Gloria Brame, Ph.D.

Working Women: 1940s factory workers

Filed By Gloria Brame, Ph.D. | December 14, 2010 3:30 PM | comments

Filed in: Politics, The Movement
Tags: feminism, lesbian interest, women at work, women's history

Beautiful and historic photo of women watching as a woman works on... well, what the heck is she doing? I have no idea.

As always, readers are very welcome to fill out the backstory here if they recognize the uniforms on the right, or what the seated woman is doing. I love the goggles and headgear.

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Beautiful photo of some amazing women!

Yes -- the center woman is using a small propane torch (her right hand) and the long rod in her right hand is a long length of solder. The goggles protect the women's eyes from the small but very bright and hot propane flame.

She could be soldering some type of electronics parts, but I would say it is more likely she is teaching the other women how to do the type of soldering that is used to join copper pipes used in plumbing, heating and air conditioning.

Sorry, I made typo: The long rod of solder is in her left hand ...

That piece of solder is way too thick for electronics. Even the 40s type. Probably metal work for aircraft construction.

I would have guessed gas welding of aluminum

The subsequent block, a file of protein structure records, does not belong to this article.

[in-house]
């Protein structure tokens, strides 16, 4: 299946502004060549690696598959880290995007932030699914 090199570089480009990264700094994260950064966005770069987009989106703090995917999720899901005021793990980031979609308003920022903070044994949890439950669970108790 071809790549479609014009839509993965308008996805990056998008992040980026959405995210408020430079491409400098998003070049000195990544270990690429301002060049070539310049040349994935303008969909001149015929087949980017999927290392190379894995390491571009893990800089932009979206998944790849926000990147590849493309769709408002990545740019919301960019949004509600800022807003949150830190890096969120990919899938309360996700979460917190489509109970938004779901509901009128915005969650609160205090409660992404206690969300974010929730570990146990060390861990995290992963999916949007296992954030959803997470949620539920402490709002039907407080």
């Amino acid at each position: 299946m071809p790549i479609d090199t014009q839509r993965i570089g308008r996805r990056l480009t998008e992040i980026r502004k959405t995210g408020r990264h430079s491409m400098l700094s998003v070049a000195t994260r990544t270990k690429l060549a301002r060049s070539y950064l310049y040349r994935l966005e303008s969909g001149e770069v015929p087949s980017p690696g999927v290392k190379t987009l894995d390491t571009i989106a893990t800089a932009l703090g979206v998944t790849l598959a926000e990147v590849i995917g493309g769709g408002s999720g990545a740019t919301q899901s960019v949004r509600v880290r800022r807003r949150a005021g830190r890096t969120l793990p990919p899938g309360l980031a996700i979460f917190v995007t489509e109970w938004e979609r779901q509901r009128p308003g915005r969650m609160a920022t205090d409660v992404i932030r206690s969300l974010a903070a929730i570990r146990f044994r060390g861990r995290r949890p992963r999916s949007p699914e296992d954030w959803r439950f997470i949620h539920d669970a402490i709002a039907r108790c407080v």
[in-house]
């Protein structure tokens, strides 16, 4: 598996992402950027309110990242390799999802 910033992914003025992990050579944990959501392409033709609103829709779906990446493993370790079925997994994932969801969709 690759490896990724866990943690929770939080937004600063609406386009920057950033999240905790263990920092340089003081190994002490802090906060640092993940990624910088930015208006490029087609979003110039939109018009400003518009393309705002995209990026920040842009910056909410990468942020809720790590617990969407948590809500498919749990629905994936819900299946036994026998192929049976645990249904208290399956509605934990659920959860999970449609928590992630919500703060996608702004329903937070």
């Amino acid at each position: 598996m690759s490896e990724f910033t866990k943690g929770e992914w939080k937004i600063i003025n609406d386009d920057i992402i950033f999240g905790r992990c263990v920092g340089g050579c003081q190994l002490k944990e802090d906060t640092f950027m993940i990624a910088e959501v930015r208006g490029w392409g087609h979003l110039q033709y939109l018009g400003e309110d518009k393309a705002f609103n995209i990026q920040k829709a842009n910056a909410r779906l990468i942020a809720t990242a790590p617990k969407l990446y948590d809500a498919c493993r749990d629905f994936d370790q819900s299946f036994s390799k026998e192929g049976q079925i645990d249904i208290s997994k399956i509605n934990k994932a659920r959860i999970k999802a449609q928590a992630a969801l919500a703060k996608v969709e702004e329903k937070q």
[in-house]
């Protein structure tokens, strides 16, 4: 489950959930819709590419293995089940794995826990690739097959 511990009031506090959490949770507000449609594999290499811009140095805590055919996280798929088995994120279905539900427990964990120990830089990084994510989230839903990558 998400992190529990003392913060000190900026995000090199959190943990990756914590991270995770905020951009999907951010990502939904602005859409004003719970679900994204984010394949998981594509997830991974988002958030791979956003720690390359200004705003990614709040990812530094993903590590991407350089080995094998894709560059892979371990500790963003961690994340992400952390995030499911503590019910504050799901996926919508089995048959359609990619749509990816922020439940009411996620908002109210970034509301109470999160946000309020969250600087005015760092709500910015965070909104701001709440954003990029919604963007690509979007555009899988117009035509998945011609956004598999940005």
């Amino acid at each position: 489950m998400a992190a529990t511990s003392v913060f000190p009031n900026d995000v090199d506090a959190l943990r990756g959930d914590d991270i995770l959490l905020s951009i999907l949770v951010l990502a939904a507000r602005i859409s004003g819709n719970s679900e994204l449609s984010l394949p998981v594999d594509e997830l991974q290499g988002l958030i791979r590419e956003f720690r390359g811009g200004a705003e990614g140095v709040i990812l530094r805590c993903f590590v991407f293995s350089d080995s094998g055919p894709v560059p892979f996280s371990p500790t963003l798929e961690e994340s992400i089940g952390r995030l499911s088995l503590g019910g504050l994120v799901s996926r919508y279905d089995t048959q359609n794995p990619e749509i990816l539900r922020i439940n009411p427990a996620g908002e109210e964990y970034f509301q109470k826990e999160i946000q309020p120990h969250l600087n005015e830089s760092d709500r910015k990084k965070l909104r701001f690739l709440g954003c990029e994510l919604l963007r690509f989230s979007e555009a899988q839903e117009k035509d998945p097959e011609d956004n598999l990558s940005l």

I found the photo on another website, with the following identification:

April 1942. De Land pool aircraft construction class.

Secretaries, housewives, waitresses, women from all over Central Florida are learning war work. Typical are those above in the Daytona Beach branch of the Volusia County Vocational School. Left to right are Helen Cook, a former county courthouse clerk with a brother in the Army; Ethel Chandler, whose husband is an Army lieutenant; Martha Adams, former nurse and now a housewife; Fannie Branum, housewife; Mabel McClintock, secretary and daughter of a retired Army officer; and Patricia Blair, a housewife with a brother in the Air Corps.
http://www.shorpy.com/node/2590?size=_original

The photo was taken by Howard Hollem for the Office of War Information.

Wow, that's fantastic! ... I wonder if any of these women might be still alive ... like my own mother who was a WW-II bride and is still here with us, they would have to be in their 80's or 90's by now!

Yes, can you imagine the stories they would to tell? The photograph was taken 60 years ago, but some of them may still be living.

I um.... Googled the name of one of the women. I don't know if I am crossing a line here, and I feel like I am prying. The woman I looked up died two years ago, but her family posted online a letter from her. In it she mentions that she had been a welder on glider landing equipment during the war. She was put in charge of a team of about a dozen men and women, but was only paid a nickel more per hour than the rest. She didn't think that was adequate for the extra work involved. During one six week stretch, they were required to work 12 hours a day, seven days a week. But she loved that job anyways.

I feel a bit like snoop for posting this. If anyone wants I will email the online link to the letter, but I would rather not post it here.